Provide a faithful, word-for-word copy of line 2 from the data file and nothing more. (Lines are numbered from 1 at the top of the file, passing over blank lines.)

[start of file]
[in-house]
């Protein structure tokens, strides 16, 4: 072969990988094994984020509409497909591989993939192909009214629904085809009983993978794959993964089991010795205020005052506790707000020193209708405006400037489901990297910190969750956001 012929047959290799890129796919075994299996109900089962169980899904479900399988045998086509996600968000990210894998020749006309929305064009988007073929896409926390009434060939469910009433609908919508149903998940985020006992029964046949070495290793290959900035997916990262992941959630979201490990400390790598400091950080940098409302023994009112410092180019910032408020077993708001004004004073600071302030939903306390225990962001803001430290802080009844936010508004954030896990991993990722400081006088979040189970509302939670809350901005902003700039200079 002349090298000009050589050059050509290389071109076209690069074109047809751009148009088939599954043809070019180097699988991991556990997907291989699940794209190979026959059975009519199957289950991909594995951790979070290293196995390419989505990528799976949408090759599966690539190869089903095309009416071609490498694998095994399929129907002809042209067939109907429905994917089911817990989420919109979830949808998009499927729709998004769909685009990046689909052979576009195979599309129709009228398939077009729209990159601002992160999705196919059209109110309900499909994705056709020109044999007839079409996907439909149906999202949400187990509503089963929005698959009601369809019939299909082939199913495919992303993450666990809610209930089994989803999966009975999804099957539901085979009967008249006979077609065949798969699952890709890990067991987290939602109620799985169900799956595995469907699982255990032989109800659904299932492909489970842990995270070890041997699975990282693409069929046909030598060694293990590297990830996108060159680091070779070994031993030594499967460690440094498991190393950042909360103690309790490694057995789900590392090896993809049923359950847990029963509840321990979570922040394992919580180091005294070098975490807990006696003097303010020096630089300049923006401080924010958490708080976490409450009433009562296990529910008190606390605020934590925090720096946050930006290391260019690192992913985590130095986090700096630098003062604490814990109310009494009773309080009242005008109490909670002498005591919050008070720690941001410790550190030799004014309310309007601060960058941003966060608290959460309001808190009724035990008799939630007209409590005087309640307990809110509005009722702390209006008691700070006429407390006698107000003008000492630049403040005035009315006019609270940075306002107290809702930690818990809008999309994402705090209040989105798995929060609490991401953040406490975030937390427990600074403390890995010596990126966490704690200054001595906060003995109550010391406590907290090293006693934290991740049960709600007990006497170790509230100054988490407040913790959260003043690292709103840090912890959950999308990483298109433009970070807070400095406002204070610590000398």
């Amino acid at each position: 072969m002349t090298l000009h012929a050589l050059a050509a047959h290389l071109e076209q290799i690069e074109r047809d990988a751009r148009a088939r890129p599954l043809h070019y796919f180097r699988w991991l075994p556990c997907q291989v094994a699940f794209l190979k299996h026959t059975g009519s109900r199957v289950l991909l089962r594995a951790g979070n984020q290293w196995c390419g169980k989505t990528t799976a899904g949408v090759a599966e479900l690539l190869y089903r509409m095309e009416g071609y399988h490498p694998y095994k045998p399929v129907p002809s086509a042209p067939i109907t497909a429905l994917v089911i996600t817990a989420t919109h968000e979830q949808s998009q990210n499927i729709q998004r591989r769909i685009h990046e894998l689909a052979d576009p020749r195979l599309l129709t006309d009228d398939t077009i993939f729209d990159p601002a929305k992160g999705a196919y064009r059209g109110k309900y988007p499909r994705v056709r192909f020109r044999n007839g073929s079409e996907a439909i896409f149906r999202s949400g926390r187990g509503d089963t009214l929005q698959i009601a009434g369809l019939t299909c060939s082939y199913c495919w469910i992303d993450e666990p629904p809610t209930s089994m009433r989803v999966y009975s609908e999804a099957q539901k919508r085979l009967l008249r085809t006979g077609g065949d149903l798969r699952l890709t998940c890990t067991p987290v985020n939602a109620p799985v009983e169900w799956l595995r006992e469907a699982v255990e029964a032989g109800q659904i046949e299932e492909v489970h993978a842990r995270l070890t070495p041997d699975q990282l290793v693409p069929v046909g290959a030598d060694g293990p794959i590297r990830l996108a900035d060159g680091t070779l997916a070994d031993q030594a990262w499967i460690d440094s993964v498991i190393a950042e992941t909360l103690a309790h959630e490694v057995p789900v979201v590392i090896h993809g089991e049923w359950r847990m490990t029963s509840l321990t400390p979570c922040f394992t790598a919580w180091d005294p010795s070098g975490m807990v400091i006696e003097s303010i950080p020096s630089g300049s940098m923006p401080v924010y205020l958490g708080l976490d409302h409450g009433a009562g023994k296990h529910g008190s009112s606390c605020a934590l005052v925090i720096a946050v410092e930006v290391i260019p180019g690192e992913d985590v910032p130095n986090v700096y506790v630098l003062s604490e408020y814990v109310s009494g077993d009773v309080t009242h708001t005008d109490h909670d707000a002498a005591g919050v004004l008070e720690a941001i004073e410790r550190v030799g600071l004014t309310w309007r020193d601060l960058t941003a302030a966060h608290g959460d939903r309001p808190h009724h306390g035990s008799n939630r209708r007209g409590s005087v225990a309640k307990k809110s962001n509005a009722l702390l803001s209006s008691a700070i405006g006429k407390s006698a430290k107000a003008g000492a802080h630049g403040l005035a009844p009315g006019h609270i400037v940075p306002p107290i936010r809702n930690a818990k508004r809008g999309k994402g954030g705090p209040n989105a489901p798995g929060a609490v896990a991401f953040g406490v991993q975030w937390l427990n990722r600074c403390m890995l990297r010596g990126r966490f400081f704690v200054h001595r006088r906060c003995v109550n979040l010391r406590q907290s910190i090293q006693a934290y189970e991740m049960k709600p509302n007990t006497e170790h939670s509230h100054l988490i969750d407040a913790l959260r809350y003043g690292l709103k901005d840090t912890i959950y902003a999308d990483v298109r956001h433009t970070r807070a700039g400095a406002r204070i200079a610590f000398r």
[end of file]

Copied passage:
């Protein structure tokens, strides 16, 4: 072969990988094994984020509409497909591989993939192909009214629904085809009983993978794959993964089991010795205020005052506790707000020193209708405006400037489901990297910190969750956001 012929047959290799890129796919075994299996109900089962169980899904479900399988045998086509996600968000990210894998020749006309929305064009988007073929896409926390009434060939469910009433609908919508149903998940985020006992029964046949070495290793290959900035997916990262992941959630979201490990400390790598400091950080940098409302023994009112410092180019910032408020077993708001004004004073600071302030939903306390225990962001803001430290802080009844936010508004954030896990991993990722400081006088979040189970509302939670809350901005902003700039200079 002349090298000009050589050059050509290389071109076209690069074109047809751009148009088939599954043809070019180097699988991991556990997907291989699940794209190979026959059975009519199957289950991909594995951790979070290293196995390419989505990528799976949408090759599966690539190869089903095309009416071609490498694998095994399929129907002809042209067939109907429905994917089911817990989420919109979830949808998009499927729709998004769909685009990046689909052979576009195979599309129709009228398939077009729209990159601002992160999705196919059209109110309900499909994705056709020109044999007839079409996907439909149906999202949400187990509503089963929005698959009601369809019939299909082939199913495919992303993450666990809610209930089994989803999966009975999804099957539901085979009967008249006979077609065949798969699952890709890990067991987290939602109620799985169900799956595995469907699982255990032989109800659904299932492909489970842990995270070890041997699975990282693409069929046909030598060694293990590297990830996108060159680091070779070994031993030594499967460690440094498991190393950042909360103690309790490694057995789900590392090896993809049923359950847990029963509840321990979570922040394992919580180091005294070098975490807990006696003097303010020096630089300049923006401080924010958490708080976490409450009433009562296990529910008190606390605020934590925090720096946050930006290391260019690192992913985590130095986090700096630098003062604490814990109310009494009773309080009242005008109490909670002498005591919050008070720690941001410790550190030799004014309310309007601060960058941003966060608290959460309001808190009724035990008799939630007209409590005087309640307990809110509005009722702390209006008691700070006429407390006698107000003008000492630049403040005035009315006019609270940075306002107290809702930690818990809008999309994402705090209040989105798995929060609490991401953040406490975030937390427990600074403390890995010596990126966490704690200054001595906060003995109550010391406590907290090293006693934290991740049960709600007990006497170790509230100054988490407040913790959260003043690292709103840090912890959950999308990483298109433009970070807070400095406002204070610590000398």